Did you know that Christmas is not in the Bible?
There’s no biblical evidence that Jesus was born in December. In fact, there’s no explicit information in Scripture about the time of year that Jesus was born. So, the whole celebration of the birth of Jesus – Christmas – is not based on the Bible.
“Celebration of the birth of Jesus’ Nativity are not mentioned in the Gospels or Acts; the date is not given, not even the time of year.”
“The extra-biblical evidence from the first and second century is equally spare: There is no mention of birth celebrations in the writings of early Christian writers such as Irenaeus (c. 130–200) or Tertullian (c. 160–225). Origen of Alexandria (c. 165–264)”
“The earliest mention of December 25 as Jesus’ birthday comes from a mid-fourth-century Roman almanac [See NOTE:] that lists the death dates of various Christian bishops and martyrs. The first date listed, December 25, is marked: natus Christus in Betleem Judeae: “Christ was born in Bethlehem of Judea.” ” (source)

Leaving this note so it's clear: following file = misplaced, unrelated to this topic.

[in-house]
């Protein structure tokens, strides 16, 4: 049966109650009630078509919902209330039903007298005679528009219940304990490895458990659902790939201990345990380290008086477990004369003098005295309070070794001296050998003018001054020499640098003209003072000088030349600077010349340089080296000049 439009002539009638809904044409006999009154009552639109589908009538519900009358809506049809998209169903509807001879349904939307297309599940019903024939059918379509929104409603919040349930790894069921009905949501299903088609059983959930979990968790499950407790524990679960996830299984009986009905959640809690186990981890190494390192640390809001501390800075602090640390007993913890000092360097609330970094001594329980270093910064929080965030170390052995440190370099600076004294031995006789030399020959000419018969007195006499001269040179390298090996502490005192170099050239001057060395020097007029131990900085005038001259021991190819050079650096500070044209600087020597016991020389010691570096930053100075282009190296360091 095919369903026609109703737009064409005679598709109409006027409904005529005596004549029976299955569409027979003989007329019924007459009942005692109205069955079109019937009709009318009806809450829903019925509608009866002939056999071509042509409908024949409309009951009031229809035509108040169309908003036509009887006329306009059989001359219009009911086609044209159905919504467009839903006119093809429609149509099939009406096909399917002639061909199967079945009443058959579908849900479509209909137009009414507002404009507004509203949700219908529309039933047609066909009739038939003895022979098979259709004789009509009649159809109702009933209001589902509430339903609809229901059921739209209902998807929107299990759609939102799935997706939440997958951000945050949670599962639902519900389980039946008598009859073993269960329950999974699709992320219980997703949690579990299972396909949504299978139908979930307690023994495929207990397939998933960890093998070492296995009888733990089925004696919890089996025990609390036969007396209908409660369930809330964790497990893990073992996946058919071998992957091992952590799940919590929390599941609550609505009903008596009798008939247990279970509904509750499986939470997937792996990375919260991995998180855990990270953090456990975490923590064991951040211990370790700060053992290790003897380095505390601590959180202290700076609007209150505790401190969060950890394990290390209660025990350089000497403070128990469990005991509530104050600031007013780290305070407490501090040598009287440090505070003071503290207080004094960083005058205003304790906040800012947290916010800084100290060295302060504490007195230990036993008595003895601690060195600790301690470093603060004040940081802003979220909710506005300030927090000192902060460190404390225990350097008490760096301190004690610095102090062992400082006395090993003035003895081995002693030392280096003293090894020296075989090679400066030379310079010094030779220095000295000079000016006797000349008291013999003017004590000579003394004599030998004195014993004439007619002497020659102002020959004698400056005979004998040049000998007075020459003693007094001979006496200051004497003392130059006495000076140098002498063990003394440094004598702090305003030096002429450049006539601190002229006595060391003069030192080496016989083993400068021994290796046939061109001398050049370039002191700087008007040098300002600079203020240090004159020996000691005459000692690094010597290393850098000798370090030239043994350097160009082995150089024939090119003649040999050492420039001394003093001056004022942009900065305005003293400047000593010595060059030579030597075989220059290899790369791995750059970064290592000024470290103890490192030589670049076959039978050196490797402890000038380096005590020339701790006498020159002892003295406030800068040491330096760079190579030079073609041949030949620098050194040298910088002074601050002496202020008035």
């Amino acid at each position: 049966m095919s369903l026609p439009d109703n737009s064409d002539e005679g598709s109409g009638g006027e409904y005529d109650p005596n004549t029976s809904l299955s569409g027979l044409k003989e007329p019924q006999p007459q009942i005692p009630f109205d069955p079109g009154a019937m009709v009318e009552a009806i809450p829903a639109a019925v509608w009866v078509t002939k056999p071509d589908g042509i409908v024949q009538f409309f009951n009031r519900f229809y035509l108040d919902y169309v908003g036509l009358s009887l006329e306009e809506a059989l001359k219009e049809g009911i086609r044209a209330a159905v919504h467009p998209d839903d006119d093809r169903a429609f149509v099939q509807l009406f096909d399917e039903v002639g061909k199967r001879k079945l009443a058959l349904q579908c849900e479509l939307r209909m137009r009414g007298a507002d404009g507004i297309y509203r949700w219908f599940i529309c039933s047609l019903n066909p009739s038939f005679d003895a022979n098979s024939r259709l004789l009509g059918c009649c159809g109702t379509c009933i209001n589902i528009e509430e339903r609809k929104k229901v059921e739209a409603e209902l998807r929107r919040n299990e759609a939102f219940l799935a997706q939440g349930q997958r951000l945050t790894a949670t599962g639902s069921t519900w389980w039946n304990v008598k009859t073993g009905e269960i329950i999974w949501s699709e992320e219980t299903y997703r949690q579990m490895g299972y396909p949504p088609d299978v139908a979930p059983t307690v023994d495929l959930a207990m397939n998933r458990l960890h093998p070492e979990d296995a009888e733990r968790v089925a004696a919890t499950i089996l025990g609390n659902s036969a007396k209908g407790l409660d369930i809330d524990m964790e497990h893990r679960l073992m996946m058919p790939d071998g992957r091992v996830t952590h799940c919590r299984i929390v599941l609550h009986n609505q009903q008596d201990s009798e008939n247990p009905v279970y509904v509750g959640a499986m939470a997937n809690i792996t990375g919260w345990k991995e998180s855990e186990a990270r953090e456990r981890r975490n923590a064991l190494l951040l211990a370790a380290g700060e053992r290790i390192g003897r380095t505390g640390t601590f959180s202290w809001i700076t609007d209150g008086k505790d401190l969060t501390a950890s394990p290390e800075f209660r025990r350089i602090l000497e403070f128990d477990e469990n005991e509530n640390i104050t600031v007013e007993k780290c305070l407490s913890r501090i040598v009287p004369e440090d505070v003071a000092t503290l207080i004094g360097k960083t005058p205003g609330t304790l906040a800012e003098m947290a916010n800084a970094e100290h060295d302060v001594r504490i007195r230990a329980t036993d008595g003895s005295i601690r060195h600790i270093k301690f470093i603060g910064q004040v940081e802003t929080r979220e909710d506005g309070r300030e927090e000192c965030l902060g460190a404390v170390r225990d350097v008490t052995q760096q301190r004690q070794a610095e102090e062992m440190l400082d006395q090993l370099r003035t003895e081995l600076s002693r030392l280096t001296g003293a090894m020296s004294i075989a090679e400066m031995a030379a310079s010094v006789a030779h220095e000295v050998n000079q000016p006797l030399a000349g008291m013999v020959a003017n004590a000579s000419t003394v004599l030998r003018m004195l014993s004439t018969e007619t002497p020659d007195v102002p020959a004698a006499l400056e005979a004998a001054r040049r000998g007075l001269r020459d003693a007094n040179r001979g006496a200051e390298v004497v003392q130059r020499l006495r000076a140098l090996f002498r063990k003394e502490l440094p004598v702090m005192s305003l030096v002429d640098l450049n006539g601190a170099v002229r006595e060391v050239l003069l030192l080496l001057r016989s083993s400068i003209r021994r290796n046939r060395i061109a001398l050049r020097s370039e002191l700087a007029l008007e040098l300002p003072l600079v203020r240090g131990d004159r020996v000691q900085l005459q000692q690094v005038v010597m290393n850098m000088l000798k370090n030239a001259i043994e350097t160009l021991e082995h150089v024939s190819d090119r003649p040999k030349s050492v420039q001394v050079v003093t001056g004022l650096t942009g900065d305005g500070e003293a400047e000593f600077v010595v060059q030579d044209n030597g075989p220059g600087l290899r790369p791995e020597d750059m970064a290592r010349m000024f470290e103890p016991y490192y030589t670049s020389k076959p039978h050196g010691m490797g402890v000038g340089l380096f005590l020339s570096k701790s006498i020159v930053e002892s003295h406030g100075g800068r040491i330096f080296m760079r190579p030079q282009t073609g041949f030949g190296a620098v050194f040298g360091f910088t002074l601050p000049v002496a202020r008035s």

“But for the first 300 years of Christianity, it wasn’t so. When was Christmas first celebrated? In an old list of Roman bishops, [See NOTE:] compiled in A. D. 354 these words appear for A.D. 336: “25 Dec.: natus Christus in Betleem Judeae.” December 25th, Christ born in Bethlehem, Judea. This day, December 25, 336, is the first recorded celebration of Christmas.”
“The first recorded date of Christmas being celebrated on December 25th was in 336, during the time of the Roman Emperor Constantine (he was the first Christian Roman Emperor). A few years later, Pope Julius I officially declared that the birth of Jesus would be celebrated on the 25th December.”
That’s why the commercialization of Christmas doesn’t bother me anymore. It’s not biblical.
So, let’s go ahead:
- Let’s go ahead and take Jesus OUT of the holiday.
- Let’s go ahead and make Jesus NOT the reason for the season.
- Let’s go ahead and make all the hoopla into a “winter celebration” of snow flakes, snow people, feasting with family and friends, that lights up a dark and dreary time of year.
That’s fine with me.
If you want to keep Jesus as the reason for the season, then consider: